1. Search and Rescue Support: AIS data can help with search and rescue operations by providing accurate vessel positions during emergencies. This information allows authorities to better coordinate rescue attempts and quickly find troubled vessels, perhaps saving lives.

3. AIS Regulations

The SOLAS Convention Regulation V/19.2.4 requires all vessels weighing 300 gross tonnes (GT) or more involved in international voyages, as well as all passenger ships regardless of size, to have an Automatic Identification System (AIS) onboard.

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4. Types of AIS

Ship position tracking

Both Class A and Class B AIS serve the function of vessel identification and collision avoidance; however, larger vessels and passenger ships require Class A AIS because it offers higher performance and provides more precise information. 

In contrast, smaller vessels or places where AIS is not required typically have Class B AIS, which delivers less detailed information at a cheaper cost.

  1. Class A AIS:
    • Requirement: Mandatory for vessels of 300 gross tons (GT) and above engaged in international voyages, as well as all passenger ships.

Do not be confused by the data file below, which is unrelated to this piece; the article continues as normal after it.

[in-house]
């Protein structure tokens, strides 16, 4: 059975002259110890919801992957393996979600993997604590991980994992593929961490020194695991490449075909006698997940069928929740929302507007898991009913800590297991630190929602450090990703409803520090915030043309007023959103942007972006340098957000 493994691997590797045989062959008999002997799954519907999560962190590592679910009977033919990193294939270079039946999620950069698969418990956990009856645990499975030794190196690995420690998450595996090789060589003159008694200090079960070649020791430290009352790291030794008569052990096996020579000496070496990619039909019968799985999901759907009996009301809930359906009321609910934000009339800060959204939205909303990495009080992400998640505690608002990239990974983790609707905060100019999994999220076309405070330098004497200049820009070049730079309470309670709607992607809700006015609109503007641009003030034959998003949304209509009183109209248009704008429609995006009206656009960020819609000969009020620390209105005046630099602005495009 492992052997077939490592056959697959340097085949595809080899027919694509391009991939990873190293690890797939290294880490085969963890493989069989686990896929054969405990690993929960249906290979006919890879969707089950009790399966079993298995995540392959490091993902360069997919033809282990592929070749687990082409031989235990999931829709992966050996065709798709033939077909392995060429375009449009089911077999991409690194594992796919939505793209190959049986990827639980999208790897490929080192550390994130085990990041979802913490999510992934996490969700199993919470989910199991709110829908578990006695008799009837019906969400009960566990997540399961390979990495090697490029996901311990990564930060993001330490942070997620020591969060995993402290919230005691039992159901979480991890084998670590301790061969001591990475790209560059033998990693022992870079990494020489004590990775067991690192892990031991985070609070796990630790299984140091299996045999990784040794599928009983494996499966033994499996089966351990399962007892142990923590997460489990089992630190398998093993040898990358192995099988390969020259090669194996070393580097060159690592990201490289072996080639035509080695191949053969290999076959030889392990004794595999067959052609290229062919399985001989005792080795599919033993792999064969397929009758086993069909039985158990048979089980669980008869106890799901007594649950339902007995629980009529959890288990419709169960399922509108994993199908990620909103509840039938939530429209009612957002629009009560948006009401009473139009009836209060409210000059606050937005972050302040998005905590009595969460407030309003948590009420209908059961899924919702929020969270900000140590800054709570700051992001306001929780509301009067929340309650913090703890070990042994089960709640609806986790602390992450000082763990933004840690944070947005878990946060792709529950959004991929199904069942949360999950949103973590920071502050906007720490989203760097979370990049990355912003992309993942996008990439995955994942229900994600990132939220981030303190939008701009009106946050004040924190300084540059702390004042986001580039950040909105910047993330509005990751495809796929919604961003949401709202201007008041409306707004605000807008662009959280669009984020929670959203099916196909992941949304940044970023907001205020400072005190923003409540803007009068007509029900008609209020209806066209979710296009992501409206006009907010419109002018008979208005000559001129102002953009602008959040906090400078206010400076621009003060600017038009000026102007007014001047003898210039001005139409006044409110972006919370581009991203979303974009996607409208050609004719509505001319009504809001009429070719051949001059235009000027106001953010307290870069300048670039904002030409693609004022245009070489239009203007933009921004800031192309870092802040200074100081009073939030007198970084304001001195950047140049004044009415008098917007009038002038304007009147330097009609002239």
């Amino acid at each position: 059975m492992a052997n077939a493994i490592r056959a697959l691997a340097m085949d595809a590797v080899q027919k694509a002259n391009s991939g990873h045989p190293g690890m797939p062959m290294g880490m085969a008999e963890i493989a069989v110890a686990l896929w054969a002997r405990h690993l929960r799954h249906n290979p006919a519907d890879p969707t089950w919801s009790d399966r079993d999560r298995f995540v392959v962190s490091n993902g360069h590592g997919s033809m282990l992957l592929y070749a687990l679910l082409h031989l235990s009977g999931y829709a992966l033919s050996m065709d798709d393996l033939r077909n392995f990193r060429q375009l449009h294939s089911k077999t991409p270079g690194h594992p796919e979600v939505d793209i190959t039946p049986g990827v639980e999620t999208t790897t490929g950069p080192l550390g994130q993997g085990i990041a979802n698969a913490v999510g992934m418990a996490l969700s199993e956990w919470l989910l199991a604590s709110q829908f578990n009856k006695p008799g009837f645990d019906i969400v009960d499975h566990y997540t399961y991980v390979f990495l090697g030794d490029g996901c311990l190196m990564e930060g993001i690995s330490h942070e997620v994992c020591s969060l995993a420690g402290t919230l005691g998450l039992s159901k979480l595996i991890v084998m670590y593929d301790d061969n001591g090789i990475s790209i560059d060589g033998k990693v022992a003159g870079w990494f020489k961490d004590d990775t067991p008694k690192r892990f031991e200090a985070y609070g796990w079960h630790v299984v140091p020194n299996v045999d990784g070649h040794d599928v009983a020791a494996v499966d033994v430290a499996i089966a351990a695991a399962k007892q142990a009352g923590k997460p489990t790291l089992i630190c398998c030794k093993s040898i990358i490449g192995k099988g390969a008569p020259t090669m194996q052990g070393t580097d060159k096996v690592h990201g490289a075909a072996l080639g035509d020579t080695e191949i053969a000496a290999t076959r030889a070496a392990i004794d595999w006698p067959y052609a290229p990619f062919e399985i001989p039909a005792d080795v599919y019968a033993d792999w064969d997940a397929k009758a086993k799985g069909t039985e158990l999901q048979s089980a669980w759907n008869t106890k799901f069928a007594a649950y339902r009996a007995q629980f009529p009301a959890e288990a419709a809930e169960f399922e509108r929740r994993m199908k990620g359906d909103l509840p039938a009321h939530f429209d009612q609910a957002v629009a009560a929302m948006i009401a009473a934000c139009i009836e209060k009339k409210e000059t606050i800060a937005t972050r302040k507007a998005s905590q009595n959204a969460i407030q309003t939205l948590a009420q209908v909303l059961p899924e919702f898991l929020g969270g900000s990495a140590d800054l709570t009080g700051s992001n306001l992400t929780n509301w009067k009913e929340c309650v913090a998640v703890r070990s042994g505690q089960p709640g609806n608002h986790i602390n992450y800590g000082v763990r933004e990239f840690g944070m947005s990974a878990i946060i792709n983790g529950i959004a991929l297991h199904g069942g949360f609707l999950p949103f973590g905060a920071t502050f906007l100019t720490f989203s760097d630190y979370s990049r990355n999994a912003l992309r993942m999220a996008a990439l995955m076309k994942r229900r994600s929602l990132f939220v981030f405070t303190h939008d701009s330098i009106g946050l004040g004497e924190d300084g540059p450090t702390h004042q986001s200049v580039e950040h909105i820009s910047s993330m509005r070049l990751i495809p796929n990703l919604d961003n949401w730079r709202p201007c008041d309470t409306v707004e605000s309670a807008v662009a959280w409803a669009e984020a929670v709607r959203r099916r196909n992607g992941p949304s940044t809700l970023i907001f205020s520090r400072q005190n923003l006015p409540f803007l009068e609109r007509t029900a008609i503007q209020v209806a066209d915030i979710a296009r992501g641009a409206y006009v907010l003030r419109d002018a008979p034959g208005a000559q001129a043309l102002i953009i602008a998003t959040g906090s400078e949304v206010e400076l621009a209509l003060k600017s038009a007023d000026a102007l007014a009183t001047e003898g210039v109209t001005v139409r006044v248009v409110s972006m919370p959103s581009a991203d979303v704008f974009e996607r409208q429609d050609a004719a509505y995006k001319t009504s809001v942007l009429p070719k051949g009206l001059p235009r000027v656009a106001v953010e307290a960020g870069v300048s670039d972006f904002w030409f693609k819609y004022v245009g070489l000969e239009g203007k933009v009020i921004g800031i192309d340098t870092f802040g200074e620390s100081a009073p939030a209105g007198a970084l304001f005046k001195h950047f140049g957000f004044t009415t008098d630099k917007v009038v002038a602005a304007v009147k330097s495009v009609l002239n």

• Transmission Power and Reporting Rate is typically higher transmission power (Works on 161.975 MHz- Channel 87B) and faster reporting rate compared to Class B AIS.
    • Messages have higher priority and contain more detailed information, including vessel identification, position, course, speed, navigational status, and additional data.
  1. Class B AIS:
    • Voluntary and can be operated by any ship primarily used for vessels such as pleasure crafts.
    • Transmission Power and Reporting Rate typically lower transmission power (162.025 MHz- Channel 88B ) and slower reporting rate compared to Class A AIS.
    • Messages may provide a subset of information compared to Class A AIS.

5. How Does AIS Works

Automatic Identification System
  1. Transmission and Reception

Originally, ships sent AIS signals to land stations within 20 miles. But now, they send signals to satellites in low orbit, which then send the information to land. This means ships can be tracked no matter how far they are from land.